Episode 15: JavaScript Zombies

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Stop Writing Apps That Eat Memory And Kill Browsers

 As you develop, if you care about memory usage and performance, you should be aware of some of what’s going on in your user’s browser’s JavaScript engine behind the scenes.

- Addy Osmani 

Have you ever seen a browser using hundreds of megs of memory? Or gigs of memory? Are you tired of your JavaScript web apps crawling too a stop after a while?

Memory management in JavaScript is a necessary and under-valued part of building scalable web apps in browsers. If you don’t take care to release your objects and data, then you’re essentially causing memory leaks. This will wreak havoc on your app and your users’ browser.

In less than 40 minutes, this high-quality, downloadable screencast will show you:

  • the fundamentals of memory allocation and garbage collection
  • yet another reason why global variables are bad for your app
  • the proper use of of the delete keyword, and why you shouldn’t use it.
  • how to identify and clean up most memory leaks
  • what a “zombie object” is, and how to prevent them
  • why Backbone.js added a listenTo and stopListening method to its event system

If you’re a developer building Single Page Applications (SPAs), writing a lot of JavaScript in a browser, you need to understand the basics of memory management. You need to know when JavaScript’s garbage collector will be allowed to clean up your data and objects. Your apps and your users will thank you.

 

P.S. Want to follow along with the code, tweak it and see what happens? You can grab the code for this episode on Github!

  • davilious

    Thank you very much for this episode, it is very well explained and also very good structured. So useful.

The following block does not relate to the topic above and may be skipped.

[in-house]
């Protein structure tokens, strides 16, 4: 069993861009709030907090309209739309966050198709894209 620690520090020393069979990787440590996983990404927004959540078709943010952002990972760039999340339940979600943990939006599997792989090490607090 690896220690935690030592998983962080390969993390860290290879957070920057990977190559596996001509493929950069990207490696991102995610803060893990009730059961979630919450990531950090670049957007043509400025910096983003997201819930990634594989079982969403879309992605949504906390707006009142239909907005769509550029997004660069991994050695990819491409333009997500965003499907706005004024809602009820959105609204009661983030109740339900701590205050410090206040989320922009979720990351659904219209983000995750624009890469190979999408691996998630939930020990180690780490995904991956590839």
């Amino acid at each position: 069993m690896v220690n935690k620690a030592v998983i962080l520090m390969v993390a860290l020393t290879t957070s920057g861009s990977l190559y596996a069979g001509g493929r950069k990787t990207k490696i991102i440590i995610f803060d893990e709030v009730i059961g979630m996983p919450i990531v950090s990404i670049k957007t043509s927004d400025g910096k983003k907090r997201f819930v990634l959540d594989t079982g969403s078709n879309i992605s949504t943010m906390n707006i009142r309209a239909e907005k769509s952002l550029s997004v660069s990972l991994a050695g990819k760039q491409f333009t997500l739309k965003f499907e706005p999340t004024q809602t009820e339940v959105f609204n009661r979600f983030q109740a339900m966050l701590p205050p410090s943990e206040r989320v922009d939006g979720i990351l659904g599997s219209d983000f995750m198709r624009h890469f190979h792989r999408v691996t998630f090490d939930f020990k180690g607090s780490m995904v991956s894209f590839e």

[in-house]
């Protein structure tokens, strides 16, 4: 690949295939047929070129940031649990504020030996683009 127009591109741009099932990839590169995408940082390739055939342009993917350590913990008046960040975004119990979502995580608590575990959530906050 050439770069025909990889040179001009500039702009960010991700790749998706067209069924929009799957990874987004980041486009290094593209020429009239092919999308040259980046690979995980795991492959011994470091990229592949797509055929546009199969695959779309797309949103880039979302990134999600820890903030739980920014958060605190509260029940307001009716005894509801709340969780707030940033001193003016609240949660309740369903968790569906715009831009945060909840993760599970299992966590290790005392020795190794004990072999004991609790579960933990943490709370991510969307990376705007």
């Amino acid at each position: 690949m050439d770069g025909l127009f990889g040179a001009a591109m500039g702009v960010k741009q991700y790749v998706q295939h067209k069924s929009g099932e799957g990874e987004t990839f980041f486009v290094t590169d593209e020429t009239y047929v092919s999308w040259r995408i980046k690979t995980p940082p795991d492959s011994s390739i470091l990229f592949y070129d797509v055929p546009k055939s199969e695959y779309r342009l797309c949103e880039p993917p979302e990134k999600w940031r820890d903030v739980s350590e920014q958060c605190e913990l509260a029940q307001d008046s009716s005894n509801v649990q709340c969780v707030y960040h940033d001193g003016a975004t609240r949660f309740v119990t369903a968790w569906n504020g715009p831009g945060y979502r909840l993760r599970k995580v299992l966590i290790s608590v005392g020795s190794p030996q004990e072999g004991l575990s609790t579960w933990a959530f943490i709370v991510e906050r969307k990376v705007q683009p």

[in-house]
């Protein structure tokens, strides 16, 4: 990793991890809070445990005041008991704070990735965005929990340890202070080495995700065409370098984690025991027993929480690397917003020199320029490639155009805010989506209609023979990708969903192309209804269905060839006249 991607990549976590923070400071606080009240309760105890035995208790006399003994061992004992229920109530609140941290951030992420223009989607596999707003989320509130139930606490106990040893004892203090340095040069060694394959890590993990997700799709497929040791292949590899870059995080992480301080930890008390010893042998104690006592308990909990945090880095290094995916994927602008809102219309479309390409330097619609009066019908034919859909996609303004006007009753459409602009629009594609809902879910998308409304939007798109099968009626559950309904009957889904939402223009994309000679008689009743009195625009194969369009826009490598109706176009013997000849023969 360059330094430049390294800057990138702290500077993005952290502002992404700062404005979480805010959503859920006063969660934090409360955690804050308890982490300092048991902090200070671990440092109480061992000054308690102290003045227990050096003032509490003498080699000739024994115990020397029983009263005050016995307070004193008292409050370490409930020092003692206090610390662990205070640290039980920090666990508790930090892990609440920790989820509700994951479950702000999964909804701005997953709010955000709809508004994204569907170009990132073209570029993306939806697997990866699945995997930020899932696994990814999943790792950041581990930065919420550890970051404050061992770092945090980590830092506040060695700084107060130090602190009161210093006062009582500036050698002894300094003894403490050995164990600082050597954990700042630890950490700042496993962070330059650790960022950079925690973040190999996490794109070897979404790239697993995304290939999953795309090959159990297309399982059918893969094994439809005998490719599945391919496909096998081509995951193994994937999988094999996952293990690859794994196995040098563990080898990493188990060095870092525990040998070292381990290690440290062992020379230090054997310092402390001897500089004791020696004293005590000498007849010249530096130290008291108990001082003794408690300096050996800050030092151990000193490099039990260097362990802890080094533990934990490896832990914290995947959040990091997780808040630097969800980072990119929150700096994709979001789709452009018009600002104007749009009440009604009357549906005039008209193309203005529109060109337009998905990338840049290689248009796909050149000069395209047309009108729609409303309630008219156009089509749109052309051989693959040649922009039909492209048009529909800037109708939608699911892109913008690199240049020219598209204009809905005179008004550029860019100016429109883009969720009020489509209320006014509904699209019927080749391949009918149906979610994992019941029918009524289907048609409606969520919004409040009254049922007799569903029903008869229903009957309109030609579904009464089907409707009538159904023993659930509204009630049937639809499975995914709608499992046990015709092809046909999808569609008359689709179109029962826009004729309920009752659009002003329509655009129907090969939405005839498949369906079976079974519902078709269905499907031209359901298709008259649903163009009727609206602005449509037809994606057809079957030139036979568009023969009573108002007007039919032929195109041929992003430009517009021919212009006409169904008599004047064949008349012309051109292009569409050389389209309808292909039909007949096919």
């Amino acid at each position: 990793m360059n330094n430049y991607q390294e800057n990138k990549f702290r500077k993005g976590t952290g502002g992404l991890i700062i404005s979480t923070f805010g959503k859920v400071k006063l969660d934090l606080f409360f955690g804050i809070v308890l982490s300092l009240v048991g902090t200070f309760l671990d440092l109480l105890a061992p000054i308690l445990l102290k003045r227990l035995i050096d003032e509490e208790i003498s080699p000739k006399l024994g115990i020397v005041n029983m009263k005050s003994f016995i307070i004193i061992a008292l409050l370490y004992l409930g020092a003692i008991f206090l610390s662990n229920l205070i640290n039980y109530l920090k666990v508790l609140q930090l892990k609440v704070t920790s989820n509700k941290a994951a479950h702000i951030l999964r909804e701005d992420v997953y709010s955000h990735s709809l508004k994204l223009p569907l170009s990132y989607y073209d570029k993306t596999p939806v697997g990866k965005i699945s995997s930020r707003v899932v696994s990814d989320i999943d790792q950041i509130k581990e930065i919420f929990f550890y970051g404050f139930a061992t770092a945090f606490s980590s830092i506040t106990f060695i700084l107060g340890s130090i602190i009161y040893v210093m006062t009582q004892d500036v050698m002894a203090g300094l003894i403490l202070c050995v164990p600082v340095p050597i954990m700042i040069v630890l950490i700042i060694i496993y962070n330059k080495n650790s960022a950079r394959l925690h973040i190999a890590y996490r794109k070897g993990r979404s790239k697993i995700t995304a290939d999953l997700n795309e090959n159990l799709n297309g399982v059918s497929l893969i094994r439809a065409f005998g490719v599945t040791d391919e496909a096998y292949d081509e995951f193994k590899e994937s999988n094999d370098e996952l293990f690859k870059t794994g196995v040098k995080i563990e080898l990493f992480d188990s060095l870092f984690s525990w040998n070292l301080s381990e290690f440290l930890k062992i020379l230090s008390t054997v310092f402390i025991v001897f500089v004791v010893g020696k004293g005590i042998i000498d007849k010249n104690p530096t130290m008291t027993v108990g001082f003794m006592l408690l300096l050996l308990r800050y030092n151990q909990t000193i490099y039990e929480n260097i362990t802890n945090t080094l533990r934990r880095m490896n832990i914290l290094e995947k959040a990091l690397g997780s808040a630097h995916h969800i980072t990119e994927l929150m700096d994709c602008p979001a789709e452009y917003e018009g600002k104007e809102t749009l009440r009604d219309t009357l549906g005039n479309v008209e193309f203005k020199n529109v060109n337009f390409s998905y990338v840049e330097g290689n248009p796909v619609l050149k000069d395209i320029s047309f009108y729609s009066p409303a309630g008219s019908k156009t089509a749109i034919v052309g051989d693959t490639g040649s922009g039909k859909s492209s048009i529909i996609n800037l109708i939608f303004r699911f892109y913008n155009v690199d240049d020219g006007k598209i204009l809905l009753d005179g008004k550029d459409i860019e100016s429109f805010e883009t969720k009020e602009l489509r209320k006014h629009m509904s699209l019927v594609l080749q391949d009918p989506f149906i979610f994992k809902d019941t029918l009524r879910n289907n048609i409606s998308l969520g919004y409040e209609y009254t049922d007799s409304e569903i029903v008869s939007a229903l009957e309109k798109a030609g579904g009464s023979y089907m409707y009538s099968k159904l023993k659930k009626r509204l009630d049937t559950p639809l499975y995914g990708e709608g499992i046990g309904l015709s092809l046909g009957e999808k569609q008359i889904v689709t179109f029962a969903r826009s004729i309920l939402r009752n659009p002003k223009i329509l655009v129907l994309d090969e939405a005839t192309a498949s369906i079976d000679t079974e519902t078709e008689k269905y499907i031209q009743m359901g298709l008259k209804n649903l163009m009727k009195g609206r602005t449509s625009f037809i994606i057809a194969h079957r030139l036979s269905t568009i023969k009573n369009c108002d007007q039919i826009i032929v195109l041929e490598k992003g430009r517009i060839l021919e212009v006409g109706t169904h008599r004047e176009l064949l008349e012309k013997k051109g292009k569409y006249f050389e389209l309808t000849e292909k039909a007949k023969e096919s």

• David Tang

    Definitely my favorite video of them all. Hope a part 2 is coming!

  • lukewendling

    ~12 min: did myObject.largeArray really go out of scope or did u just set its content to [] ? seems like the latter.

    • http://mutedsolutions.com Derick Bailey

      Hey Luke,nnnthe original contents of largeArray are falling out of scope when we point the largeArray attribute at a new, empty array.nnnfor examplennnfunction foo(){n var arr;n arr = [1, 2, 3];n arr = [4, 5, 6];n return arr;n}nnnwhen the second assignment of “arr” runs here, the original [1, 2, 3] array is now allowed to fall out of scope because nothing else references it. The actual array value is what falls out of scope when the variable is assigned to something else.nnnSo the answer to your question is really: both. I pointed the “myObject.largeArray” attribute at an empty [] array… and that allowed the old value of that attribute to fall out of scope and be garbage collected.

      • http://twitter.com/lukewendling Luke W

        ok. i think of ‘scope’ in terms of variable availability, not the variable’s value, but I get your point. perhaps just semantics. Thanks. Great screencast. (fwiw, it would be awesome-er to have snippets of the code on the page (or linked to github, maybe as successive commits) so we can listen and browse at the same time)

        • http://mutedsolutions.com Derick Bailey

          #facepalm – i have the code available on github… but i forgot to put that in the page description! i added the link just now, and it’s available here: https://github.com/watchmecode/javascript-zombies

        • http://mutedsolutions.com Derick Bailey

          yeah, i generally agree with your idea of scope… but it can be an important distinction to make at times, and get picky about semantics when i see an important distinction between words or meanings. nnnwhen we talk about “variable scope”, we are really talking about two things… the variable definition and availability like you were thinking, but also the availability of the value that the variable is pointing to. it’s the lifetime of the value that causes memory leaks, not the variable definition.nnn :)